A Homily – The Gospel of Luke 2: 41 – 52

The Gospel of the Day – 2015.12.27 (Sunday)

 

Propaganda

 

Every year the parents of Jesus used to go to Jerusalem for the feast of the Passover. When he was twelve years old, they went up for the feast as usual. When they were on their way home after the feast, the boy Jesus stayed behind in Jerusalem without his parents knowing it. They assumed he was with the caravan, and it was only after a day’s journey that they went to look for him among their relations and acquaintances. When they failed to find him they went back to Jerusalem looking for him everywhere.

 

  Three days later, they found him in the Temple, sitting among the doctors, listening to them, and asking them questions; and all those who heard him were astounded at his intelligence and his replies. They were overcome when they saw him, and his mother said to him, ‘My child, why have, you done this to us? See how worried your father and I have been, looking for you.’ ‘Why were you looking for me?’ he replied ‘Did you not know that I must be busy with my Father’s affairs?’ But they did not understand what he meant.

 

  He then went down with them and came to Nazareth and lived under their authority. His mother stored up all these things in her heart. And Jesus increased in wisdom, in stature, and in favour with God and men.

 

(NJB)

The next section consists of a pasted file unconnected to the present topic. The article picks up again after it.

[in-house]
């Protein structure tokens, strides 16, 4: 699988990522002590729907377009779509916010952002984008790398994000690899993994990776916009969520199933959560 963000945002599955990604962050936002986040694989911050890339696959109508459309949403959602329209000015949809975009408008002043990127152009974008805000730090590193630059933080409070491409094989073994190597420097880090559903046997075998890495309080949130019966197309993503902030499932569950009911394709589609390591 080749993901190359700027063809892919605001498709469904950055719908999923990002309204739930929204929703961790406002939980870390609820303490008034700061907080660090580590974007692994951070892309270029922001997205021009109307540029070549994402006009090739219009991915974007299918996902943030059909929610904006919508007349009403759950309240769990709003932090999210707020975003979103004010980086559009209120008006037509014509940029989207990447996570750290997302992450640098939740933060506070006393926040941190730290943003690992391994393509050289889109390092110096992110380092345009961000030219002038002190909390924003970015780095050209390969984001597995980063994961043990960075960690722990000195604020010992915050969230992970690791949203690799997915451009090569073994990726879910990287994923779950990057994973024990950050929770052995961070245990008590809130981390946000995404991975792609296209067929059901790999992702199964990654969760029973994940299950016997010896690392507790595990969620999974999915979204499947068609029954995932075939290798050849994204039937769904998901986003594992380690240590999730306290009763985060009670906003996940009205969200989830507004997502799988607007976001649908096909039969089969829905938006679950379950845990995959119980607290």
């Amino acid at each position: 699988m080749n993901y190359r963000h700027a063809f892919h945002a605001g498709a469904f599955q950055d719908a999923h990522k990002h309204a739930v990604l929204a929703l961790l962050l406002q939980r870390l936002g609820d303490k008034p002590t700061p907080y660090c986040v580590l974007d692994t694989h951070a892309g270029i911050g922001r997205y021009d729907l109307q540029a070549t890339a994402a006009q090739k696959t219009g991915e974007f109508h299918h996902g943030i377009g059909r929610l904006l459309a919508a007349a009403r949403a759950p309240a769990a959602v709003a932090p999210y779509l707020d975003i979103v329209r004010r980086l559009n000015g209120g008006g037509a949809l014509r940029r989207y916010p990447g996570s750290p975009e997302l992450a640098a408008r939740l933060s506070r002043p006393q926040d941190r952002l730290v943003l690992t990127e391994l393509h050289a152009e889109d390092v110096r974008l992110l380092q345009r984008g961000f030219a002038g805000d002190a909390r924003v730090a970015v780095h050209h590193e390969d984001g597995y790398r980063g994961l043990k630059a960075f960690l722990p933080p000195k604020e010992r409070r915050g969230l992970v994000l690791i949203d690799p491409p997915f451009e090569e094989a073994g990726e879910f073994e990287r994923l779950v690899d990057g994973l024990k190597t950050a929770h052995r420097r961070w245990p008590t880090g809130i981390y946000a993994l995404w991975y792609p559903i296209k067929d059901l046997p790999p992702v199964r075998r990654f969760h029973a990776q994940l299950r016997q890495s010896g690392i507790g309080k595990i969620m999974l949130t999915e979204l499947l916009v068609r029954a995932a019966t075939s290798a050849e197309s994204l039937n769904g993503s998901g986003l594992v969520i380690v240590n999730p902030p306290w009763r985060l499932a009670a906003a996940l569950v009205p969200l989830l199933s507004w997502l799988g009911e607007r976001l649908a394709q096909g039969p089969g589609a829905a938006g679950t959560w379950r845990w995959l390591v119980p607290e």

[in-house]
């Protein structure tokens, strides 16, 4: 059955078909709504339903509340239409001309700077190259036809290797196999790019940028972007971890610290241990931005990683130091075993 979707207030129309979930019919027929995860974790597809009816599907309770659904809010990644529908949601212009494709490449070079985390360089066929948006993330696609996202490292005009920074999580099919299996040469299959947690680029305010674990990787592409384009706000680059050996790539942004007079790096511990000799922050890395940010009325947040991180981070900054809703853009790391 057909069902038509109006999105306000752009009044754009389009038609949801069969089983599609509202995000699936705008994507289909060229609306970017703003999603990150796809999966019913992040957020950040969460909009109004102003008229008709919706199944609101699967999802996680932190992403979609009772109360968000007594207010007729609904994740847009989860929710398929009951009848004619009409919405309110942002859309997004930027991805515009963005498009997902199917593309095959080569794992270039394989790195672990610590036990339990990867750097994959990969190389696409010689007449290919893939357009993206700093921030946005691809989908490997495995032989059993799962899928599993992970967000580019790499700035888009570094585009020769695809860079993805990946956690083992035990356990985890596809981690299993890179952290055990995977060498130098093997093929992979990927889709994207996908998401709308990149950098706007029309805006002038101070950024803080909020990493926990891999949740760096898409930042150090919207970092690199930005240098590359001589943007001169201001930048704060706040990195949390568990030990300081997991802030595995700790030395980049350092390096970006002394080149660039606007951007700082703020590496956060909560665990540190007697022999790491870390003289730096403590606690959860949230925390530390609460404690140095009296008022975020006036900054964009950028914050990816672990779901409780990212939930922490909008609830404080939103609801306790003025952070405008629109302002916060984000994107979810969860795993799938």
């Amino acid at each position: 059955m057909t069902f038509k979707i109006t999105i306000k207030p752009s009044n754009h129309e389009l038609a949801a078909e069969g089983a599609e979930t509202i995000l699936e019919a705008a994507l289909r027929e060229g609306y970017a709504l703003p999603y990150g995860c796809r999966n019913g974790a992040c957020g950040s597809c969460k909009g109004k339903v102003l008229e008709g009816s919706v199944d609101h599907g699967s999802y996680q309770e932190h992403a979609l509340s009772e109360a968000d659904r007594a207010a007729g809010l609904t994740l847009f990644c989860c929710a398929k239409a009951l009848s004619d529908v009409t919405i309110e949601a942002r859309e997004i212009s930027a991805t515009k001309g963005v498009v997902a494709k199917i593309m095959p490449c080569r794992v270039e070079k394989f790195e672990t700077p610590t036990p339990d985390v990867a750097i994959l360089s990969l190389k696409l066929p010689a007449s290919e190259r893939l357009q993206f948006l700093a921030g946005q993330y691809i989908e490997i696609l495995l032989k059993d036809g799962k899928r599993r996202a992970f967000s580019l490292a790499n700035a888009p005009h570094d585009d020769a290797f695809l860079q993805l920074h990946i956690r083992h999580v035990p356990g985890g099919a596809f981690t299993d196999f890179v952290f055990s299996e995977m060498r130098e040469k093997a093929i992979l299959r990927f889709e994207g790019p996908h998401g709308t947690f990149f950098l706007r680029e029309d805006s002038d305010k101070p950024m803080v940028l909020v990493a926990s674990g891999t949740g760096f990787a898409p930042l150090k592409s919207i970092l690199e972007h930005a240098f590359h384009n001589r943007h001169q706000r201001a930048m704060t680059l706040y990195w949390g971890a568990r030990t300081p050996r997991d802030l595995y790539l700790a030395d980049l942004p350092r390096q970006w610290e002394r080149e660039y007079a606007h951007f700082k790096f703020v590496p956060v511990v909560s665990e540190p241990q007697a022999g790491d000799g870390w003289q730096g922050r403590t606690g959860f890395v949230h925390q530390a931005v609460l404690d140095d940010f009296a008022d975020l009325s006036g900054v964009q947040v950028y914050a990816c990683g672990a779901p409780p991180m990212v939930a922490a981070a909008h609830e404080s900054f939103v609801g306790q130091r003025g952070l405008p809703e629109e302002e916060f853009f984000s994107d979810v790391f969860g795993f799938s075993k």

Dangerous Myths

 

This narrative is a myth. It does give us any reliable information about who Jesus was, nor about his relationship with his parents; even though it purports to do so.

This is unfortunate.

It does tell us something about what the author of Luke wanted us to believe about Jesus. That his parents were faithful and observant Jews. They obediently went to Jerusalem for the Passover as required of them by the law. There they were counted and made their offerings to the temple.

The authors of Luke were also trying to tell us that Jesus was wise beyond his years, that he was capable of self-direction, that he had a sense of mission and purpose for his life. The authors of Luke also want us to believe that Jesus understood at this early age, long before his adult ministry began, that he was, in a unique way, a child of God. Finally, Luke wants us to understand that his submission to the authority of his parents was voluntary.

What is unfortunate about this narrative is this; instead of informing us about who Jesus is, it muddies our understanding by mythologizing him, and instead only tells us what the authors of Luke wanted us to believe about him, what their followers hoped was true.

Though the authors of Luke could not foresee this, these writings would come divide the Christian community from itself and precipitate centuries of bloody conflict over the question of Jesus’ divinity, his humanity and so forth.

I contend that the man who was Jesus of Nazareth, Joshua son of Joseph, would have been aghast at those developments. Jesus, the man spent his life and went to his death as a champion of justice, an advocate for mercy, as healer, as an advocate for the poor, the hungry, the homeless, the sick, the widow and the orphan.

Luke’s narrative is therefore a cautionary tale, reminding us of the necessity to cleave to the truth at all times, to separate our hopes, our desires, and most importantly our fears, from values we wish to convey.

The First Sunday of Christmas

Feast of the Holy Family

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